Full Title or Meme
The Web ID is designed by Google to give users an identifier that can be authenticated on their phone and used anywhere.
- Web ID Explainer
- Web ID GitHub repository part of W3C Web Platform Incubation Community Group
- Most of Relying Parties (RPs) use one button per IdP on a web site that takes the user to an IdP sign-in experience.
- It has been proposed in OIDC#Section_7 to enable URL links in the user's browser to enable self-issued identifiers with the URL "OPENID://".
- The common way for a user identification to be enabled on a web page with OIDC. This method works well, but is indistinguishable from tracking of user's across the web, which is something that Privacy experts have been trying to block.
- Millions of RPs and Billions of Users indicate that fast deployment of a new method will need to leverage both the deployed RPs and a User Experience (UX) that matches user expectations.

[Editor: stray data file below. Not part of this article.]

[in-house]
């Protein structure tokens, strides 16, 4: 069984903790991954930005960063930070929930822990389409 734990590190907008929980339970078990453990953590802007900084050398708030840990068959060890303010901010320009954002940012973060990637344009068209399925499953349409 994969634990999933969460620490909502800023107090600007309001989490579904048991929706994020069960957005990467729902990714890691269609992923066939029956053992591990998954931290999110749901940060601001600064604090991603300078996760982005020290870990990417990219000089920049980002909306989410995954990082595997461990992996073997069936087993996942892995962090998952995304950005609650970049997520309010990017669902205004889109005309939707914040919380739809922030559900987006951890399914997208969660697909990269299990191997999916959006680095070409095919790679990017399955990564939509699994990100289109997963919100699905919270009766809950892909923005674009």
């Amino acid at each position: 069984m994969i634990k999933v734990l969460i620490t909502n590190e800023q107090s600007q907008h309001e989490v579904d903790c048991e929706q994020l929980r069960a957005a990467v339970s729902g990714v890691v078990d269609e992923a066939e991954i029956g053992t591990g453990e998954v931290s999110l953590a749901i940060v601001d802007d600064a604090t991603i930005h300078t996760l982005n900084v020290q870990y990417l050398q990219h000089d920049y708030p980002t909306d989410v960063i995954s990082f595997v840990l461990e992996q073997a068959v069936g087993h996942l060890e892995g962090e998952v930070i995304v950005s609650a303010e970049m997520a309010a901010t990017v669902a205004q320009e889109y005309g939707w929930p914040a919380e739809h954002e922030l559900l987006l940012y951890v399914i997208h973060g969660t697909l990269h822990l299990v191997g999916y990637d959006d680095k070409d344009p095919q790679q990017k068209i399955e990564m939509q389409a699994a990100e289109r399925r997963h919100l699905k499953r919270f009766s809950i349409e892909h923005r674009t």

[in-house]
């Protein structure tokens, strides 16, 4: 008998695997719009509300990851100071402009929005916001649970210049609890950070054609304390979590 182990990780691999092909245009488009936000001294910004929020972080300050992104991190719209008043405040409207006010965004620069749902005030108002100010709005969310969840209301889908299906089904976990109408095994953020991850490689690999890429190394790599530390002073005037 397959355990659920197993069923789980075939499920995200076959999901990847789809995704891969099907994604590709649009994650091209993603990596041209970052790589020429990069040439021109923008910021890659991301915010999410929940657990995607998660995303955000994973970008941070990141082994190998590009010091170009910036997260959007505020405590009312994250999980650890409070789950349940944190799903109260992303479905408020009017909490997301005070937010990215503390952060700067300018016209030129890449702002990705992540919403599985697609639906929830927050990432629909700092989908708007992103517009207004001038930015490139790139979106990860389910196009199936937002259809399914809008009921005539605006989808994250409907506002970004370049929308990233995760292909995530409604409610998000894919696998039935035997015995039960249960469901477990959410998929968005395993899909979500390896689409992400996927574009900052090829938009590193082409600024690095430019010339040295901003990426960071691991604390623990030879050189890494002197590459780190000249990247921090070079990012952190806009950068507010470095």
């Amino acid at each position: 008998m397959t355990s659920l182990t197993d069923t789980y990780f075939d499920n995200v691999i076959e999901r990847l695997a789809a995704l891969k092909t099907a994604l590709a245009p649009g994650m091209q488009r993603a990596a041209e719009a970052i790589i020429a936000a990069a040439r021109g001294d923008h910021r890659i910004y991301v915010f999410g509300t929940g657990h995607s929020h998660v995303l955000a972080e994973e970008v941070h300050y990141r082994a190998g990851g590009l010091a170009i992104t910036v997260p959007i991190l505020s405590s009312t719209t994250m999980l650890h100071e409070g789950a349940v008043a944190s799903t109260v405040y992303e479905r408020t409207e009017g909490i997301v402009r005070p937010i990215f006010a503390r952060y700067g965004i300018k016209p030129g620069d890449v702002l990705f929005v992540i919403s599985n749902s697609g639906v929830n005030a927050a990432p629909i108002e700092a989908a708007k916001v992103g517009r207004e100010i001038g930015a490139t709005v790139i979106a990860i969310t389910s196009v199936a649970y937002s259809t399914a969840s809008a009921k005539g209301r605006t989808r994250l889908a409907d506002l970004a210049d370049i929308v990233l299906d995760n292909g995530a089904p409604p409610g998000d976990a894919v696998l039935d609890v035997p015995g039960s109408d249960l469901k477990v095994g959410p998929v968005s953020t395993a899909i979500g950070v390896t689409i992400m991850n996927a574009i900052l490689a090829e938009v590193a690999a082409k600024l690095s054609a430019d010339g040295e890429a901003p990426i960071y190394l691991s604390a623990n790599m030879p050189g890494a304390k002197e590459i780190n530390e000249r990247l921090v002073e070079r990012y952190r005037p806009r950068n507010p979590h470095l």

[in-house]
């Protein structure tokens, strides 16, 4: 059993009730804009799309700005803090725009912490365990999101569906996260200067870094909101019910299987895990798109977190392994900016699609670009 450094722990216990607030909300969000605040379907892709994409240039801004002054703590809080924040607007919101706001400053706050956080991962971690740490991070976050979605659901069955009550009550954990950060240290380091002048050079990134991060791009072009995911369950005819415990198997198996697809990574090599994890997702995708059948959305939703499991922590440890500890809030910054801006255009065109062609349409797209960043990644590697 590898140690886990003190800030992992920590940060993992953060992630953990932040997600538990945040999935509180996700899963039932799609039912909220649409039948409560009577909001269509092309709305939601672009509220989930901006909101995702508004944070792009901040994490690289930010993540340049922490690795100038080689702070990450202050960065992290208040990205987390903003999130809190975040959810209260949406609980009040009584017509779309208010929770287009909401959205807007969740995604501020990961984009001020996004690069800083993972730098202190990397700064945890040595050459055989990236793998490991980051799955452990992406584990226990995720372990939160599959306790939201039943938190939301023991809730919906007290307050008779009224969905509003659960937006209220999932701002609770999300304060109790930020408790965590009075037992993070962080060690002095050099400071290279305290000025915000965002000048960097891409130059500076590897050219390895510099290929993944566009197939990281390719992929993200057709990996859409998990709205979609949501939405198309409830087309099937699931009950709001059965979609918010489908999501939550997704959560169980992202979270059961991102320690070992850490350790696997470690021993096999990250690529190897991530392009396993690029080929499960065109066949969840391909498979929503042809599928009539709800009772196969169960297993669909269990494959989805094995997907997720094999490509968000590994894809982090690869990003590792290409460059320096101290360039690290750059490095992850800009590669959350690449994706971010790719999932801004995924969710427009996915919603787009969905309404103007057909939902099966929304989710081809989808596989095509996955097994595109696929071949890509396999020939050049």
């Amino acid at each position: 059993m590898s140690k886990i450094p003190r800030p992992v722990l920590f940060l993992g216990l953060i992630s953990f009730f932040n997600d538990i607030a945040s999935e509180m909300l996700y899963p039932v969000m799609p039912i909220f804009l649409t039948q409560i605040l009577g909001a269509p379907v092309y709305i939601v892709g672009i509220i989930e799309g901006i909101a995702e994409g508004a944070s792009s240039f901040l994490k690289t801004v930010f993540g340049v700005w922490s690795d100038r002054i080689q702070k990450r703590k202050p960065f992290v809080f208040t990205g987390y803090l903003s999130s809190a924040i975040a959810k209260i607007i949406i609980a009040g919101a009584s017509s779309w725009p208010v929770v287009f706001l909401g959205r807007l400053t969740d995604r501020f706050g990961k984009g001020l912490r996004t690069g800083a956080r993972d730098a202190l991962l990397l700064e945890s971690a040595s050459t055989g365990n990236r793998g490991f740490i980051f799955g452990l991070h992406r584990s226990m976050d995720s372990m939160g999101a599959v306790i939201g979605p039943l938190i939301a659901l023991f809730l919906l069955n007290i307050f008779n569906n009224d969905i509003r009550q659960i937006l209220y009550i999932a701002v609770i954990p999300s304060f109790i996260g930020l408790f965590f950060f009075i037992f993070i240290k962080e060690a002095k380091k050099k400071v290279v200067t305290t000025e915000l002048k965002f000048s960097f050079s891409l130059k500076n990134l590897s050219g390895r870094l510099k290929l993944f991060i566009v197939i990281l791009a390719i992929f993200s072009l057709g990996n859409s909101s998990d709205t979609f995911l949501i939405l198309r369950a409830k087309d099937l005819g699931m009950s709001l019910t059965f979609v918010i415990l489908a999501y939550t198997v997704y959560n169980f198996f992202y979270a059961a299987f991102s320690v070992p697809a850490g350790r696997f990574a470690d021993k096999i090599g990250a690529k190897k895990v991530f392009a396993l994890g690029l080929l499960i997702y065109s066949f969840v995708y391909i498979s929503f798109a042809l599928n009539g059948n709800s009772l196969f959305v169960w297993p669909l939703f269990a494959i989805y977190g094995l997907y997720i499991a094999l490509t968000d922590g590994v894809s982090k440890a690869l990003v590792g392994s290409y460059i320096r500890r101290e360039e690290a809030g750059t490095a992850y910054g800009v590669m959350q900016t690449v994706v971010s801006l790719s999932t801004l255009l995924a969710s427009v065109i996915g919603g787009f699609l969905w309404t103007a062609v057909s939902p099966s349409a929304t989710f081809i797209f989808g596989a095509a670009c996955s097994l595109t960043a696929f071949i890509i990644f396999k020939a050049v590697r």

- The path to a solution started on GitHub Early Explorations
- Ii\t is clear that there are relatively few public IDPs in use (say, tens), particularly in comparison to the number of RPs (say, millions) and their users (say, billions). A structural change that only requires adoption by IDPs and no changes or engagement on the part of RPs and users is significantly easier compared to redeploying millions of RPs or retraining billions of users.
- Least Disclosure: The data exchange should disclose as little as possible for a use that is as constrained as possible, incrementally increasing the scope of disclosure with additional explicit consent when that's relevant contextually. For example, unbundling overly broad scopes (e.g. unbundling authentication from authorization) into multiple granular steps that are asked independently and incrementally.
- Least Surprise: the data exchange should never have consequences that exceeds the level of consent and user understanding (including second-order consequences). For example, enforcing the use of directed profiles for the majority of the cases prevents unnecessary release of correlation handles.
- Path Dependence: the set of design options we have is limited by the decisions that have been made in up to this point, regardless of whether they are relevant or not. For example, it seems clear that breaking Server-Side Backwards Compatibility increases the deployment window exponentially and proportionally to the number of relying parties.